Jeong et al.  developed structural similarities of the surface networks to identify radiation level changes. The structural similarities over time provided moderate correlations for the radiation level changes, and the results indicated that there were statistically significant differences between each month’s radiation levels. However, it is difficult to understand whether this difference comes from background fluctuations or radioactive materials. Therefore, more research needs to be done to analyze the correlation between background radiation and other uncertain factors. The geographically weighed correlation method has been applied to a small number of radiation data sets to observe the correlation between radiation level measures and detectors’ velocities . However, the t value of the model was missing and there was no justification of the statistical significance of the results. Furthermore, other factors such as weather condition variables were not considered. Jeong et al.  developed a similarity measuring approach where cosine, Jaccard, and Euclidean distance similarity measures were used in anomalous radiation detection. They assumed that the presence of an anomalous source should be suspected if a radiation measure differed from the background. The similarity (or dissimilarity) measures between two independent measurements were represented as two sets of vectors. However, the overall similarity measures did not present high correlations between 2013 and 2014 and the accuracy of the similarity measure was not discussed in the research. Later, various types of spatial algorithms such as the Getis-Ord local statistic (G*), a novel robust version of the Getis-Ord local statistic (r-G*), and a traditional Local Indicators of Spatial Association (LISA) approach, have been applied to radiation data . Results were compared by using receiver operating characteristic (ROC) curves over traditional approaches.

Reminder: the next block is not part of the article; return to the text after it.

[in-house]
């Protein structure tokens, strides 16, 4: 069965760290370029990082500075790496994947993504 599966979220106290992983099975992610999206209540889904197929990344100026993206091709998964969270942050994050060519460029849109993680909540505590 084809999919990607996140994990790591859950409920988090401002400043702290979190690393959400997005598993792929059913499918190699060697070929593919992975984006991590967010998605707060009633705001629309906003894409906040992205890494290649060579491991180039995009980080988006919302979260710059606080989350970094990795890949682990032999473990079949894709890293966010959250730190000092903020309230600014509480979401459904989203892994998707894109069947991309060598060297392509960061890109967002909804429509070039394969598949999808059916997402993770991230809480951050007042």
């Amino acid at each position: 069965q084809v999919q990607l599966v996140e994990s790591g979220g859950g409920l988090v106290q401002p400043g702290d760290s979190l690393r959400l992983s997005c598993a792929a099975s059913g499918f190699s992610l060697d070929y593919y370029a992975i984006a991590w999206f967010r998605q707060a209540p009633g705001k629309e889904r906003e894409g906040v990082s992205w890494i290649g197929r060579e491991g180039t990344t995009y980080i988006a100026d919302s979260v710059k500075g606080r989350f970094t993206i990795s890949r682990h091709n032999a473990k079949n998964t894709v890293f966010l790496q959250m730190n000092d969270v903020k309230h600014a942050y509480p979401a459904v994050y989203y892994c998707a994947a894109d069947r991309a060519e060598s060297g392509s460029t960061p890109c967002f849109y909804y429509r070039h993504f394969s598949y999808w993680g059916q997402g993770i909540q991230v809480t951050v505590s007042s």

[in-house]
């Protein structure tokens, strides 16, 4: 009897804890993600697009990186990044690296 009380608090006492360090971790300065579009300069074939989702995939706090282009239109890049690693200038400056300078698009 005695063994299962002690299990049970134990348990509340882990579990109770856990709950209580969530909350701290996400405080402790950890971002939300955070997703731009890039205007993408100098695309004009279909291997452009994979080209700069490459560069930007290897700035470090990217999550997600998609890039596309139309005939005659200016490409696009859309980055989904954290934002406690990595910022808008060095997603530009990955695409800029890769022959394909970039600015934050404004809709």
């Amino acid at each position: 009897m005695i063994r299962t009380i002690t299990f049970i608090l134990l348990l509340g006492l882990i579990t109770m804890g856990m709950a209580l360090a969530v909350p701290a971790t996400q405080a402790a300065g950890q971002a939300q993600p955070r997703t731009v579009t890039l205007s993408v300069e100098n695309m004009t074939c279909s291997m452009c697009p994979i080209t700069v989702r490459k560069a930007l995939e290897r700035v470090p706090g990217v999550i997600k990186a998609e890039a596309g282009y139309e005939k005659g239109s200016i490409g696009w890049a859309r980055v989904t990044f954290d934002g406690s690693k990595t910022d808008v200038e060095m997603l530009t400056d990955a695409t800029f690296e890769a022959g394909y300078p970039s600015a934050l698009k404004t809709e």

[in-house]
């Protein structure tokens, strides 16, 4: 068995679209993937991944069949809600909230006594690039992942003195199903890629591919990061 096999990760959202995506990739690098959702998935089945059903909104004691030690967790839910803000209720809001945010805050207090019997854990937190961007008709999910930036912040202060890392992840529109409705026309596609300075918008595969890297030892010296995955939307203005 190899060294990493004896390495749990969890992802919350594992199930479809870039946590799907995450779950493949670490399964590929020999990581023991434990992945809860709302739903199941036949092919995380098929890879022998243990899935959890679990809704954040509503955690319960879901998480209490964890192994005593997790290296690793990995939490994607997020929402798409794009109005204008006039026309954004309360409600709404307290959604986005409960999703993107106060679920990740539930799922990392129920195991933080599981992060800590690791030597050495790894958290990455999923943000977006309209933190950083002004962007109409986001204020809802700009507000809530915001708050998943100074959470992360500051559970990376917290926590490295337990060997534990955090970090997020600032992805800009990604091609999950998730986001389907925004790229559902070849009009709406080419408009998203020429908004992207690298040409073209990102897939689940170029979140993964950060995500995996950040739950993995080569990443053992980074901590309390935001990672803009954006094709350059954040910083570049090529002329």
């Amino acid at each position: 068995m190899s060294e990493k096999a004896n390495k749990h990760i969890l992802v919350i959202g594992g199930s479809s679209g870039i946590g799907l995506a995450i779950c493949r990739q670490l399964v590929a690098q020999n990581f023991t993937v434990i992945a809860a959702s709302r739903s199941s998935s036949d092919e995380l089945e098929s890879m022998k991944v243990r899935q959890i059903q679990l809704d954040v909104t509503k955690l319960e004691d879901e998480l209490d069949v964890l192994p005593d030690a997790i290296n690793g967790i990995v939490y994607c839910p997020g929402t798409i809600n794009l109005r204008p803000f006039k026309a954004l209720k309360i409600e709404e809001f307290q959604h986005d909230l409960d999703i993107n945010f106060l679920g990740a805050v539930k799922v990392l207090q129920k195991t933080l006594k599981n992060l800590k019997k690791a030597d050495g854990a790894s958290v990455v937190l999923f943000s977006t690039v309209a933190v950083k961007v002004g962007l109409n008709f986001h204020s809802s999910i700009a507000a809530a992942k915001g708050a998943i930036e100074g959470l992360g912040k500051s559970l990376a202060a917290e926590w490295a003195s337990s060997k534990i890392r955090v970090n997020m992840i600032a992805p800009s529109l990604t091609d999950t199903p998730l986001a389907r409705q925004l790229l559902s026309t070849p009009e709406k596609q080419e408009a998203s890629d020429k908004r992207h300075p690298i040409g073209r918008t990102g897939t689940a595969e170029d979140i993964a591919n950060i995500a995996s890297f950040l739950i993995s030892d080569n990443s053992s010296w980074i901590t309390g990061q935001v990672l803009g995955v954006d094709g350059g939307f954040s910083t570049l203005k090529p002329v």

Kriging is a geostatistical interpolation method that uses the given measurements to estimate measurements at positions where data were not collected . There are several commonly used kriging models, including ordinary kriging, simple kriging, and universal kriging. For radiation detection, all measurements are integers, and the signals are assumed to follow the Poisson distribution of the expected radiation level. In this case, the often-used Gaussian assumption is not suitable for modeling radiation data because the radiation count for certain detectors could have relatively low mean values. Also, for radiation data, it is more important to estimate the radiation level, which can be represented as the average radiation count rate, then simply interpolating using measured data. Therefore, it is more reasonable to use the Poisson kriging approach . Monestiez et al.  proposed the Poisson kriging to model the spatial distribution of Balaenoptera physalus (a kind of whale) using the sparse count data. McShane et al.  developed a similar model to analyze the spatially correlated count data. Recently, Bellier et al.  extended Poisson kriging to nonstationary hierarchical model for count data. Since then, Poisson kriging has been applied to count data for different areas, including cholera and dysentery incidence , cancer [25, 26], and wildlife population [21, 23].
This study employed the Poisson kriging method to estimate nuclear radiation distribution and identify anomalous radioactive sources using data collected by mobile sensor networks. The performance of the proposed algorithm is demonstrated using the experimental data with simulated radioactive sources.
Background and methodology
Radiation transport model
There are two types of radiations involved in this study. The background radiation (b) and radiation comes from radioactive sources (s). Nuclear radiation can be measured by various detectors, which are in integer format (counts per second, or cps). The measured radiation count rate is assumed to follow the Poisson distribution . The probability of a detector collects m counts in a unit time with expectation λ is expressed as: (1) where λ represents the average radiation count rate at a given position. Variable λ is in the form of λ = b + s. Variable s is equal to zero when there are no radioactive sources present, and it is mainly influenced by the shielding materials and distance between the actual source and detector. Variable b is influenced by many factors, such as the surrounding buildings and weather condition. Typically, b is the function of location r and time t. When the time interval considered is not long, b can be assumed to be constant around location r.
Poisson kriging and semi-variogram